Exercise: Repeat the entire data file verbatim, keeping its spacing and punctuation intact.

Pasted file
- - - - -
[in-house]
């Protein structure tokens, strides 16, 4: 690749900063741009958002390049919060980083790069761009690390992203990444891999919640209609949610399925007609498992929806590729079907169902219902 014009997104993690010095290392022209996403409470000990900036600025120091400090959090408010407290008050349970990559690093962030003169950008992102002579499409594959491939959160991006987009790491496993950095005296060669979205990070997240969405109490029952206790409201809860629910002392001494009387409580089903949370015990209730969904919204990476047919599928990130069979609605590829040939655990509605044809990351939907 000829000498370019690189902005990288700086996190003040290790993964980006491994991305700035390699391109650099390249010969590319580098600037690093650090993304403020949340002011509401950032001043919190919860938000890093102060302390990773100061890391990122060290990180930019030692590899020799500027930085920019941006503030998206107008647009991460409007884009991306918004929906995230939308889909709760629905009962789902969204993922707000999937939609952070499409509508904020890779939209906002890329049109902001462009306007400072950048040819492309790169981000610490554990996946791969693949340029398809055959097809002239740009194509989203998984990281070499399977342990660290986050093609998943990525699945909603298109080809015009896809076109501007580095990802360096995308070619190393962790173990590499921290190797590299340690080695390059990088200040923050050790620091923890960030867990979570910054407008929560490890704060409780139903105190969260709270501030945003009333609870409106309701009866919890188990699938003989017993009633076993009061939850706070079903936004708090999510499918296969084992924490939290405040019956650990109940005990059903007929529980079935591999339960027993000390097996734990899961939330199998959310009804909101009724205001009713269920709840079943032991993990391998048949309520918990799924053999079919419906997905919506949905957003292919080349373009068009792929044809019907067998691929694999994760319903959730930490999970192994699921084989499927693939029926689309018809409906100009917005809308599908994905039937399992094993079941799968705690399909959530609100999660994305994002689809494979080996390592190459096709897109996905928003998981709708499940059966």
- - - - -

[in-house]
């Protein structure tokens, strides 16, 4: 690749900063741009958002390049919060980083790069761009690390992203990444891999919640209609949610399925007609498992929806590729079907169902219902 014009997104993690010095290392022209996403409470000990900036600025120091400090959090408010407290008050349970990559690093962030003169950008992102002579499409594959491939959160991006987009790491496993950095005296060669979205990070997240969405109490029952206790409201809860629910002392001494009387409580089903949370015990209730969904919204990476047919599928990130069979609605590829040939655990509605044809990351939907 000829000498370019690189902005990288700086996190003040290790993964980006491994991305700035390699391109650099390249010969590319580098600037690093650090993304403020949340002011509401950032001043919190919860938000890093102060302390990773100061890391990122060290990180930019030692590899020799500027930085920019941006503030998206107008647009991460409007884009991306918004929906995230939308889909709760629905009962789902969204993922707000999937939609952070499409509508904020890779939209906002890329049109902001462009306007400072950048040819492309790169981000610490554990996946791969693949340029398809055959097809002239740009194509989203998984990281070499399977342990660290986050093609998943990525699945909603298109080809015009896809076109501007580095990802360096995308070619190393962790173990590499921290190797590299340690080695390059990088200040923050050790620091923890960030867990979570910054407008929560490890704060409780139903105190969260709270501030945003009333609870409106309701009866919890188990699938003989017993009633076993009061939850706070079903936004708090999510499918296969084992924490939290405040019956650990109940005990059903007929529980079935591999339960027993000390097996734990899961939330199998959310009804909101009724205001009713269920709840079943032991993990391998048949309520918990799924053999079919419906997905919506949905957003292919080349373009068009792929044809019907067998691929694999994760319903959730930490999970192994699921084989499927693939029926689309018809409906100009917005809308599908994905039937399992094993079941799968705690399909959530609100999660994305994002689809494979080996390592190459096709897109996905928003998981709708499940059966």